The bookseller in me felt compelled to use what forum I have here at AUFS not simply for self-indulgent evil (e.g., my serialized short stories), but for greater cultural good! To that end, I present a few books I heartily recommend for you, the educated and/or curious, who frequent these parts.
First … and this is the only time sequence matters in this list … is John Keene’s magnificent Counternarratives. I’ve cannot stop telling people about this book. Halfway through the year, it is my book of 2015, and very confident its demands for our attention will endure for considerably longer. Of it I’ve written:
I trust a good many of you already about the next book, but it bears repeating. If you’re not talking to somebody this summer about Maggie Nelson’s latest essayistic poetry, The Argonauts, I’m not sure what it is you have to talk about.
Next up … and, yes, I know, all of these so far have been hardcover, but I think this is the last one such … is Nell Zink’s Mislaid. Suffice it to say, it’s been a good year for Nell. There is bound to be a backlash — maybe there already is — what for all the hype and such. But, who cares, she’s funny & smart as hell. What’s more, she knows it. I will defy the inevitable defiance and encourage you to read along. My blurb review made its way to an industry newsletter.
Poetry! Everybody reads it during the summer, right? Maybe not . . . but if, so, find yourself a copy of Nathaniel Mackey’s Blue Fasa. Don’t be surprised when you begin, and it seems as though you’ve entered a concert mid-program. Mackey’s poetic project has spanned several books now, each one introducing a new movement, all of them influenced by a variety of rhythms and instruments. This kind of description is often attended by poetry workshop eyeball . . . but, if you just go with it, and you keep close at hand Kevin Coval &c.’s The BreakBeat Poets, ping-ponging your eyes back & forth from Mackey to it, you’ll find one of the few unrestrained joys you’re likely to have this summer.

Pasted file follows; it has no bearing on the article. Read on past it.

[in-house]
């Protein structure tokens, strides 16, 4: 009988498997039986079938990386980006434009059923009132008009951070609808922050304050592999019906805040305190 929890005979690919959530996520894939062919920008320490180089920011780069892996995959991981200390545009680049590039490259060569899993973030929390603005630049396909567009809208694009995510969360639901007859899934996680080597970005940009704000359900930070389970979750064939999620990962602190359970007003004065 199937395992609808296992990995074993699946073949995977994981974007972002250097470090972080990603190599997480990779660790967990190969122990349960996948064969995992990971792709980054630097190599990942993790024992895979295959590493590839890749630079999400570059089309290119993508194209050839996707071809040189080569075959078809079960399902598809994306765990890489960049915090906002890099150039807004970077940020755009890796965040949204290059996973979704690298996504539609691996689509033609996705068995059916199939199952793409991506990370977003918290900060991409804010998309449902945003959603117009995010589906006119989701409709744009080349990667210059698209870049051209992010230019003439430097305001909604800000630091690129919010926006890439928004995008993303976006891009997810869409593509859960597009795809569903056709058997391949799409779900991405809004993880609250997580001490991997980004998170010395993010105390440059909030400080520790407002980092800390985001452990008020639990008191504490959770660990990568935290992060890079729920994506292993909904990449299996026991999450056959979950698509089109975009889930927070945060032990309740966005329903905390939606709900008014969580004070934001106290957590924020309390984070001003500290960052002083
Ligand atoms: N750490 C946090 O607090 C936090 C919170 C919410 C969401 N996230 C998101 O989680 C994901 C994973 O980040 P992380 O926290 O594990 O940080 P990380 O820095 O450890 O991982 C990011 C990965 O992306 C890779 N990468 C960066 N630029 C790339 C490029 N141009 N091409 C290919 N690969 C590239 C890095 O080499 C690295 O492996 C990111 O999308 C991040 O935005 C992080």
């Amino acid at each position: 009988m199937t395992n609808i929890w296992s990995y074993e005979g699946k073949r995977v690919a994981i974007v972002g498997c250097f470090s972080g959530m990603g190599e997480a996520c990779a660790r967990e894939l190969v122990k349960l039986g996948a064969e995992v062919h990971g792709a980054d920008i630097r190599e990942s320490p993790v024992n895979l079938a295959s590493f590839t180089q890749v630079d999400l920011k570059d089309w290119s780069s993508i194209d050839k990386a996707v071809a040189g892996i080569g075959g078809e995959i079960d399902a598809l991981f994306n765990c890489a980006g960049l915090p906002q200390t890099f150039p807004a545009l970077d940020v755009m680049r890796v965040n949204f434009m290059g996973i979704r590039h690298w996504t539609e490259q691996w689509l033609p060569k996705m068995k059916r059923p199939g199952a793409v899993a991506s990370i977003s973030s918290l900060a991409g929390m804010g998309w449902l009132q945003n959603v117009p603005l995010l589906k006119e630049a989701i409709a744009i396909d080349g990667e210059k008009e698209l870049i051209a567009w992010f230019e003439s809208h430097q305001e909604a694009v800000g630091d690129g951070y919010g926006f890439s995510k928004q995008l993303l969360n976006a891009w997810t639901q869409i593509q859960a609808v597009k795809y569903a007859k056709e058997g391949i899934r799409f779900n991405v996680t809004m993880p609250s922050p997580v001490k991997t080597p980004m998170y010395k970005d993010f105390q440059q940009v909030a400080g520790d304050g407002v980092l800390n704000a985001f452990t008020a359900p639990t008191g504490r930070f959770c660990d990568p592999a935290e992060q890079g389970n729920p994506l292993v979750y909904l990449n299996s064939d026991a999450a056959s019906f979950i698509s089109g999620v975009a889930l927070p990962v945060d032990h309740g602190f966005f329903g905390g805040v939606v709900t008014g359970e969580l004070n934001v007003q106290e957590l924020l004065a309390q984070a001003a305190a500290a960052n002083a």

Valeria Luiselli’s Story of My Teeth is not out in the States until September, but if you’re in & about Europe you already have access to it. Whenever you should get your hands on it, you’re in for a pleasure. Her debut (in English) Faces in the Crowd was feted with attention and praise, and I suspect Story of My Teeth will introduce her to a wider audience still. I wrote a blurb for her American publisher
Finally — and I recommend you just keep this one around you all summer, in a bag, to punctuate whatever else you might be reading, from this list or others — it’s much better than Twitter, I promise — I implore you to get a copy of Sergio Pitol’s classic (in nearly every language but, until now, English!), The Art of Flight. In an age where everybody it seems is writing an autobiographical essay, Pitol is, I think, the master. Memory curves into anticipation, always rounding back into one another, and through it all PItol is the multi-cultural maestro, never so much guiding you along as two steps further, hopping over the names that he’s dropped into puddles.